Avatar: The Last Airbender is one of the most beloved TV shows of the past 20 years.
So many fans who grew up with the series are now well into adulthood and still enjoying the series and sharing it with their families. The show’s addition to Netflix in 2020 caused a massive revival in its popularity and even more people fell in love with the beautiful and unique story of Aang, his friends, and their journey for him to master all four elements and realize his potential as the only one who could save the world.
‘Avatar: The Last Airbender’: Toph Beifong
Toph was Aang’s Earth bending master in his journey to learn all four elements and master the Avatar state. Her skill at earthbending totally overpowers most of what we see in the show, and she improves on their journey until, by the end, she’s pretty much become the ultimate earthbending master.
Toph’s role as the master of the sturdy and powerful bending form came as a refreshing surprise after her introduction as the sheltered young blind daughter of a wealthy family. The subversion of expectations created by her vulnerable and meek appearance made her an immediately endearing character and a powerful part of the story.
This contrast between Toph’s seemingly unimposing nature and her raw power and confidence also was a perfect fit for what Aang needed in a teacher. Aang commonly struggled with his confidence, and Toph was a reassuring voice that was a massive part of what helped him to get over his hesitation and doubt of himself.
The original tough Toph
Though the difference between Toph’s fragile exterior and tough-as-rocks inner strength was part of what fans loved about her, the character’s original concept was far different. The Earth bending master Aang encountered was originally supposed to be a strong, intimidating teenage boy.
The team knew that they wanted to throw a wrench into the team’s chemistry in season two, so had planned on introducing a rival to play foil to Sokka as the new earthbending master. Eventually, though, the team realized that the dynamic between two teenage boys on the team could be a little more engaging with a few changes to the character.
Toph’s age was changed from 16 to 12, and she was made small and unimposing. Having someone who would butt heads with Sokka that he normally wouldn’t be intimidated by made the fun much more light-hearted. With the character’s gender changed to female, coming to slowly respect Toph fits more in line with the progressive journey Sokka goes on in overcoming cultural sexism throughout the series.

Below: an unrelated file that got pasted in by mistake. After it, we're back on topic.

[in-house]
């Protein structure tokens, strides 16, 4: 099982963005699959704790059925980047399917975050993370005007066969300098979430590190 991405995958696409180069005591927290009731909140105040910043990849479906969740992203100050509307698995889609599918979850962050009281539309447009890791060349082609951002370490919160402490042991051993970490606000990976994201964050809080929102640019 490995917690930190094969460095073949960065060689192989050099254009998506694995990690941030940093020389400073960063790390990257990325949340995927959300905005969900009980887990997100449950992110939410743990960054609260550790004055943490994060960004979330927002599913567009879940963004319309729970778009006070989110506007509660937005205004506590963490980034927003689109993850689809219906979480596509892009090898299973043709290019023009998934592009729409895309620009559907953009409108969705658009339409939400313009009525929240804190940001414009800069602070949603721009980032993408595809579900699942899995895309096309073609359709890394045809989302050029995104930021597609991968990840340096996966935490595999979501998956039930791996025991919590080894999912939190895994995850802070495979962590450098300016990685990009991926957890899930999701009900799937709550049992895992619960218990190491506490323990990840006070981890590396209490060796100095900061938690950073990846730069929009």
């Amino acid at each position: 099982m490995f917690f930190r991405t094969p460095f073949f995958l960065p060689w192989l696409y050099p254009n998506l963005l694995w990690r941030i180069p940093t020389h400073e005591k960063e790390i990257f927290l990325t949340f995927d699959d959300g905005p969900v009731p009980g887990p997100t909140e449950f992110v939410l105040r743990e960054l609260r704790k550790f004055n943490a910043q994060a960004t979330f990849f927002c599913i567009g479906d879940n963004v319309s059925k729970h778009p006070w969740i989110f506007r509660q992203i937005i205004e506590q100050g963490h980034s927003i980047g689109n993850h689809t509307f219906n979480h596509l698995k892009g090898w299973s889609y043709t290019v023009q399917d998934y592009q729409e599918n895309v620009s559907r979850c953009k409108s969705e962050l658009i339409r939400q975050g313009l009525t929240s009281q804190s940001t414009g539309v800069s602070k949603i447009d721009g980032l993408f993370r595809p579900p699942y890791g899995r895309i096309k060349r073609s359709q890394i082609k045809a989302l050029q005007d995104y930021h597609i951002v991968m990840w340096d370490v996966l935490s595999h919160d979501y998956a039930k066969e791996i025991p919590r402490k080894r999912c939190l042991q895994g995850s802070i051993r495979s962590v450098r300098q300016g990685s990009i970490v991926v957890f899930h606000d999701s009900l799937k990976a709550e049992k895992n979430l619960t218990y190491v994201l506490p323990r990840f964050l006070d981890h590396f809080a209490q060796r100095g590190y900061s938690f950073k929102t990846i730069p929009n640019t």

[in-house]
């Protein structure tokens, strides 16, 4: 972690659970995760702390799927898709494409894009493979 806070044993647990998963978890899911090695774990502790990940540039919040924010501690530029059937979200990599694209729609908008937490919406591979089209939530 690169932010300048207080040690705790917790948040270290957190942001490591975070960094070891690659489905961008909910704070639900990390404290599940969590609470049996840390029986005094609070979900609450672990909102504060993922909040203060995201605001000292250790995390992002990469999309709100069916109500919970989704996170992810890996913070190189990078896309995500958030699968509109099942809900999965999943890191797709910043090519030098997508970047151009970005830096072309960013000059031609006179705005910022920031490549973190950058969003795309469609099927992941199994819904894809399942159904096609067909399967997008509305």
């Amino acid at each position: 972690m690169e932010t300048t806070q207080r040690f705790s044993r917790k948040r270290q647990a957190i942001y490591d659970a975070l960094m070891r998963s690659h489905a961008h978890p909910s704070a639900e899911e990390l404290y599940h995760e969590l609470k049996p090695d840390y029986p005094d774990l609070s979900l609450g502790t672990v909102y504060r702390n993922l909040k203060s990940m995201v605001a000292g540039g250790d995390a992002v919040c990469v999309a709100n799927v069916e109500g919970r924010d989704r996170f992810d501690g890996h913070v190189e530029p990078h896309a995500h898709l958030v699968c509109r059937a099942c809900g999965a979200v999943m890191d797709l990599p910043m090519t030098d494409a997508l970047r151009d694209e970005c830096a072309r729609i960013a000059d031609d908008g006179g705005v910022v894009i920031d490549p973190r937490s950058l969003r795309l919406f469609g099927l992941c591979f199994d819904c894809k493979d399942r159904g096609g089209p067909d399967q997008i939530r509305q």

A throwback performance
The original design for Toph had changed so much by the time the show was complete that it was an entirely different character. The original wouldn’t entirely go to waste though. According to Mental Floss, the original design for Toph would eventually be used as the model for Sud, Avatar Roku’s earthbending instructor.
In the final season of the series, the original concept for Toph even makes a bit of a cameo appearance. When The Ember Island Players put on their stage biography of Avatar Aang (with Team Avatar watching), Toph is portrayed as pretty close to her original design. While the other members of Team Avatar are mortified by how they are portrayed on stage, Toph is thrilled with how she is shown and loves every minute of it.
According to ScreenRant, the creators included this as a nod to the character’s roots. The Toph that made it into the story because of course, she would. Toph’s tough and often prickly exterior is revealed time and time again in the series to be just a cover for her loneliness and struggle for acceptance. What The Ember Island Players put on the stage was the exact character that Toph wishes that she was, so that nobody would see any hint of what was underneath.
Buff, older, boy Toph would’ve made for some funny gags tormenting the awkward and more than a little nerdy Sokka, but probably would’ve gotten old pretty fast. Looking at the Toph we got throughout all of ATLA and LOK, it’s pretty safe to say that they made the right call in switching up the design.